Three months after I was convinced by our very persuasive Dean that, contrary to my first thought, being an Associate Academic Dean was not such a dumb idea, I was confronted with a situation that reinforced my initial impression. On my desk sat a paper submitted by a student in a law school course. More than one-half of the paper was copied word for word without any attribution being given. Dozens of other lines contained material that should have been included in quotation marks, but was not. Some of the material quoted without attribution came from sources cited in other portions of the paper, some from sources that were never cited at all. Further investigation revealed a similar pattern in another paper written by the same student. Unfortunately, over the years, I have come to conclude that such problems are not a once-in-a-tenure experience for academic deans and others who deal with plagiarismproblems in law school. While this case is the most extreme case of plagiarism I have encountered in my nearly five years as Academic Dean, it is not the only one. Although each case is unique, all involve difficult questions because plagiarism is, as one scholar has observed, "an academic capital offense, punishable by academicdeath." With so much on the line, how should Academic Deans proceed once it is clear that plagiarism has occurred?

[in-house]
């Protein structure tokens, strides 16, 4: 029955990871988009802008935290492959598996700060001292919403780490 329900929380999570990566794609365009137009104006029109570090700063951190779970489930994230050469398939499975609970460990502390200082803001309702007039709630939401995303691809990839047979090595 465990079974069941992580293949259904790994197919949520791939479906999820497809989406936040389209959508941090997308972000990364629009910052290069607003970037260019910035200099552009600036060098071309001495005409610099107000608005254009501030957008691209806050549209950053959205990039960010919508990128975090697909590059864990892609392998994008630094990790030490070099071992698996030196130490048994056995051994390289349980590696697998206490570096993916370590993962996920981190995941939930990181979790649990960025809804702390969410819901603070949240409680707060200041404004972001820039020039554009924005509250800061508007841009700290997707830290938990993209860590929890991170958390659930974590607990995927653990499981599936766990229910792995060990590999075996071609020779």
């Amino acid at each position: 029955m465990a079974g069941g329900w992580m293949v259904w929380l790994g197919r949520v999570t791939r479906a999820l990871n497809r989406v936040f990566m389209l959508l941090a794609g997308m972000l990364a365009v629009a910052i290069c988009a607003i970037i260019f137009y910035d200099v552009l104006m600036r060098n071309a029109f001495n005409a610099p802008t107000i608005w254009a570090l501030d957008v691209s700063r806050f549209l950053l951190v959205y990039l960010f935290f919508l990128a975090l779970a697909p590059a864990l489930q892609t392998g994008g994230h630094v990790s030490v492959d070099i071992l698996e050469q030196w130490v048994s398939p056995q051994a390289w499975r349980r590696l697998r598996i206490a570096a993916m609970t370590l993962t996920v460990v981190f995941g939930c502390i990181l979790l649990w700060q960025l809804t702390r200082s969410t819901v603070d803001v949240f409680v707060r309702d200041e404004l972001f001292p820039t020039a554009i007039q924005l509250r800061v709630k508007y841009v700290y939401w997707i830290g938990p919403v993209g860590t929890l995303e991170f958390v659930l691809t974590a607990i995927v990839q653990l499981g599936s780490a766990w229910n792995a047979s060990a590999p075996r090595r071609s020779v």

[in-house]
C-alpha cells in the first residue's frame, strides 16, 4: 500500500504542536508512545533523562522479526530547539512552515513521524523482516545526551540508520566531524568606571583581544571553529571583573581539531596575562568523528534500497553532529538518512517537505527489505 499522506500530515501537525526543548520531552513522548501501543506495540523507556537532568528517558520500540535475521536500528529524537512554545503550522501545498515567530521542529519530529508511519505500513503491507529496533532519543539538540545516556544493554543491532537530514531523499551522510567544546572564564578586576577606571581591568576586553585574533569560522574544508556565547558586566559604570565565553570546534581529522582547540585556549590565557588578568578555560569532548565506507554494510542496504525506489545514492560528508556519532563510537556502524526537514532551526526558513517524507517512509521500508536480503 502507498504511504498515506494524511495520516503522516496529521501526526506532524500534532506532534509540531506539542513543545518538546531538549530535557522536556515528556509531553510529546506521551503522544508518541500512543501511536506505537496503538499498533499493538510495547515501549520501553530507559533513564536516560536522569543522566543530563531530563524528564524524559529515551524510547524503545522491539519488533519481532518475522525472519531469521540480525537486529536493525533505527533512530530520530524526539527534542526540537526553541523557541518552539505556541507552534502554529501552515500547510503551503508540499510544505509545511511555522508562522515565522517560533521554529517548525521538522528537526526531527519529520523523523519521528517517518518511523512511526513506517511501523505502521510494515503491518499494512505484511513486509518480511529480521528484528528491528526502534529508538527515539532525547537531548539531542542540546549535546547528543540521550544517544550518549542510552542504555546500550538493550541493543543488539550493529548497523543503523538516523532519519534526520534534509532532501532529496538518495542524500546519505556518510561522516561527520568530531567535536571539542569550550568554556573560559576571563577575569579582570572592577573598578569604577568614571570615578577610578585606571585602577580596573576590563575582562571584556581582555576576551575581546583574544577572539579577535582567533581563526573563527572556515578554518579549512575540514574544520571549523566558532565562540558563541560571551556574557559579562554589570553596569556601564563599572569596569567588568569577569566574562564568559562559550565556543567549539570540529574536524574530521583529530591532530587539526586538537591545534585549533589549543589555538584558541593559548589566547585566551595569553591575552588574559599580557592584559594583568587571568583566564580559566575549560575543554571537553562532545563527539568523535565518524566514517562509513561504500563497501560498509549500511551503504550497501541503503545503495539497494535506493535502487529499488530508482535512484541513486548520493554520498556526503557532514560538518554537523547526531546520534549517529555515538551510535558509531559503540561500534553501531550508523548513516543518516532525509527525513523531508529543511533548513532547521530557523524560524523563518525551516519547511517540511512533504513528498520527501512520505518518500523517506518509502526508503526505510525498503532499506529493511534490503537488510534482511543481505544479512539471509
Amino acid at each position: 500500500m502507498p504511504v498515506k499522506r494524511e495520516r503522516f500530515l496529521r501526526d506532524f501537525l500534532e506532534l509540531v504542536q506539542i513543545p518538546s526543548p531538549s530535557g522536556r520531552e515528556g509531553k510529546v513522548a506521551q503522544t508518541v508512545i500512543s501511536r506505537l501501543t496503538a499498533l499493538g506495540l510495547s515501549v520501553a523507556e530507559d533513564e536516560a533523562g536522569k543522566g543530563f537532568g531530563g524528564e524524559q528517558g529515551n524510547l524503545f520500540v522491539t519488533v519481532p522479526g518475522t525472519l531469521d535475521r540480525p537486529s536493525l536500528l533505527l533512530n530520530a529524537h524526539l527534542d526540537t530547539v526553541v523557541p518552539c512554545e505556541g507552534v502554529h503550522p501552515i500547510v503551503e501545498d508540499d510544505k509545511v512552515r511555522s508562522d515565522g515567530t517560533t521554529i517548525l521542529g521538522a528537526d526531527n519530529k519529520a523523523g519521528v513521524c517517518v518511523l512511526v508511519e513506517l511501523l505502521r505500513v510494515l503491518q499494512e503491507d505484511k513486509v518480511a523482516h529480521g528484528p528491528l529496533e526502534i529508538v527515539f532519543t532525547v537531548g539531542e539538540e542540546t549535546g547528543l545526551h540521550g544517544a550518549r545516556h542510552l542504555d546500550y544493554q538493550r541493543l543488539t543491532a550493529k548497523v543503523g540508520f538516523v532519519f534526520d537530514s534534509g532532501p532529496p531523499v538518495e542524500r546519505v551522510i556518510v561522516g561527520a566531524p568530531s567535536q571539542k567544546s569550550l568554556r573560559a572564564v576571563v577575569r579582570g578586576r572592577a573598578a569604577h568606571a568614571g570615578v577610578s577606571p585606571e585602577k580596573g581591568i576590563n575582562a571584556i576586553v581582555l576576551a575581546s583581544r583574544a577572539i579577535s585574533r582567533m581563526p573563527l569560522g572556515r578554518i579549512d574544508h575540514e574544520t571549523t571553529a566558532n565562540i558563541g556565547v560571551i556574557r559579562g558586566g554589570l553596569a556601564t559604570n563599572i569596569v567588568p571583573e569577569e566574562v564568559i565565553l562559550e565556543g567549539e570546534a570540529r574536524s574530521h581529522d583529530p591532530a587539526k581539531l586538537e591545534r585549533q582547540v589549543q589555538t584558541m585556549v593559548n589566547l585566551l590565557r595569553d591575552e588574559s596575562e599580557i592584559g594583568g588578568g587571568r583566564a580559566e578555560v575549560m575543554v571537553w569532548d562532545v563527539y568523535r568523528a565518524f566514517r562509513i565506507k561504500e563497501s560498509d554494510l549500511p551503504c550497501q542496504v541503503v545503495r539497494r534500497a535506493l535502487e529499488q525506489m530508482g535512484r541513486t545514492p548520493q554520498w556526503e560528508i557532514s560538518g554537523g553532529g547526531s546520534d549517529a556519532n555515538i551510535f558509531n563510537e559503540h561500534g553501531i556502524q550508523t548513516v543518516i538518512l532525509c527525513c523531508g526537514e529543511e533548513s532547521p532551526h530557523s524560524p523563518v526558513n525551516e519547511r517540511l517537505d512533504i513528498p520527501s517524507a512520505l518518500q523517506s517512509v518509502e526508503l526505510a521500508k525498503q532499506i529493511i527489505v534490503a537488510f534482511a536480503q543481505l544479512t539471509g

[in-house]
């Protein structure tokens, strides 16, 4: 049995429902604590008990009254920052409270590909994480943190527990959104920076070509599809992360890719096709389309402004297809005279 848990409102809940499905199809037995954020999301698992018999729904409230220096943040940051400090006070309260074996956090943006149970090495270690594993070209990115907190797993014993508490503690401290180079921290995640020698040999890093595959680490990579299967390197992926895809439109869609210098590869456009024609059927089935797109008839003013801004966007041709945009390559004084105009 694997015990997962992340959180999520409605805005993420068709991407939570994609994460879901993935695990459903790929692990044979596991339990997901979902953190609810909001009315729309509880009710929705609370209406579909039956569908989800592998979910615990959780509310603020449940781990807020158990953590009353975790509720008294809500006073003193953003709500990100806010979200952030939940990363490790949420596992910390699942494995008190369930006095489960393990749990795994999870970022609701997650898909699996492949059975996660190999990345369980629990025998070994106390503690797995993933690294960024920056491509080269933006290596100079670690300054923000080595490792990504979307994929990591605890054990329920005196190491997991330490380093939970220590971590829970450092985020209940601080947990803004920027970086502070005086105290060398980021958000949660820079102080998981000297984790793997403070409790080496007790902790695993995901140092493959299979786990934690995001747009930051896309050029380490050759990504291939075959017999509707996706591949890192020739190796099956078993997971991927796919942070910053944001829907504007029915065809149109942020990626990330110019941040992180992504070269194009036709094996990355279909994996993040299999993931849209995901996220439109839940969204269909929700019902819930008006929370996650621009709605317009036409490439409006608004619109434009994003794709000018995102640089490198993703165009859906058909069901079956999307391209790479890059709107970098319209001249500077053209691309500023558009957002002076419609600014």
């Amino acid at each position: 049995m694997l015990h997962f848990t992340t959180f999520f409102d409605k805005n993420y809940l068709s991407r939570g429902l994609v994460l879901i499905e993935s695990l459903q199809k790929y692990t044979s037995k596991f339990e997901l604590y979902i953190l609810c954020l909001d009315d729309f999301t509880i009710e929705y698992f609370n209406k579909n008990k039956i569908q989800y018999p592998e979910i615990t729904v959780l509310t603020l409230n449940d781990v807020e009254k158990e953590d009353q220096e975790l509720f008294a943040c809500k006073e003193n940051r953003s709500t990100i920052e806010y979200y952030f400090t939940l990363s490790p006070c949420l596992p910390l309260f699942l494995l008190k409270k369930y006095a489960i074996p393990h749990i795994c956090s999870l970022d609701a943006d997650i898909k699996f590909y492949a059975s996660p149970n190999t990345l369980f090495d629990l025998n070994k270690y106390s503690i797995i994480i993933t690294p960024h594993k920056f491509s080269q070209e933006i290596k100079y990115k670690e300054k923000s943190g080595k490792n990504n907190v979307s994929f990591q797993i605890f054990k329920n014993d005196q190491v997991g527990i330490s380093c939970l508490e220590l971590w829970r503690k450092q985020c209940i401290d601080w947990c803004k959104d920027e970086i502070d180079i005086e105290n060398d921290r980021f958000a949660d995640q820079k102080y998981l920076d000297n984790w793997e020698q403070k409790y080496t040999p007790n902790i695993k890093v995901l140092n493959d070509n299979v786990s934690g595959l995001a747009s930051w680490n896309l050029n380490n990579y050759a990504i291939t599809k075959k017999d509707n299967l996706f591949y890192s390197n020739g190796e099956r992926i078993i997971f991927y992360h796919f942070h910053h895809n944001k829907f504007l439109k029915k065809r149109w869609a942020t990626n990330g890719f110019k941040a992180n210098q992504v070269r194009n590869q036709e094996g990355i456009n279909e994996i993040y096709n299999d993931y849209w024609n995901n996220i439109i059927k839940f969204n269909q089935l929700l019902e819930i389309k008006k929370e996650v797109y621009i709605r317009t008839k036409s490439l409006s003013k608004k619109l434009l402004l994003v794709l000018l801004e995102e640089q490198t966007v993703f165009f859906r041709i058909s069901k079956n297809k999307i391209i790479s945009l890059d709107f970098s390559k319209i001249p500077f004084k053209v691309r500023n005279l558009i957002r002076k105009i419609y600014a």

© 2004 Brigham Young University Education and Law Journal
Kevin J. Worthen, 𝘋𝘪𝘴𝘤𝘪𝘱𝘭𝘪𝘯𝘦: 𝘈𝘯 𝘈𝘤𝘢𝘥𝘦𝘮𝘪𝘤 𝘋𝘦𝘢𝘯'𝘴 𝘗𝘦𝘳𝘴𝘱𝘦𝘤𝘵𝘪𝘷𝘦 𝘰𝘯 𝘋𝘦𝘢𝘭𝘪𝘯𝘨 𝘸𝘪𝘵𝘩 𝘗𝘭𝘢𝘨𝘪𝘢𝘳𝘪𝘴𝘮, 2004 BYU Eᴅᴜᴄ. & L.J. 441.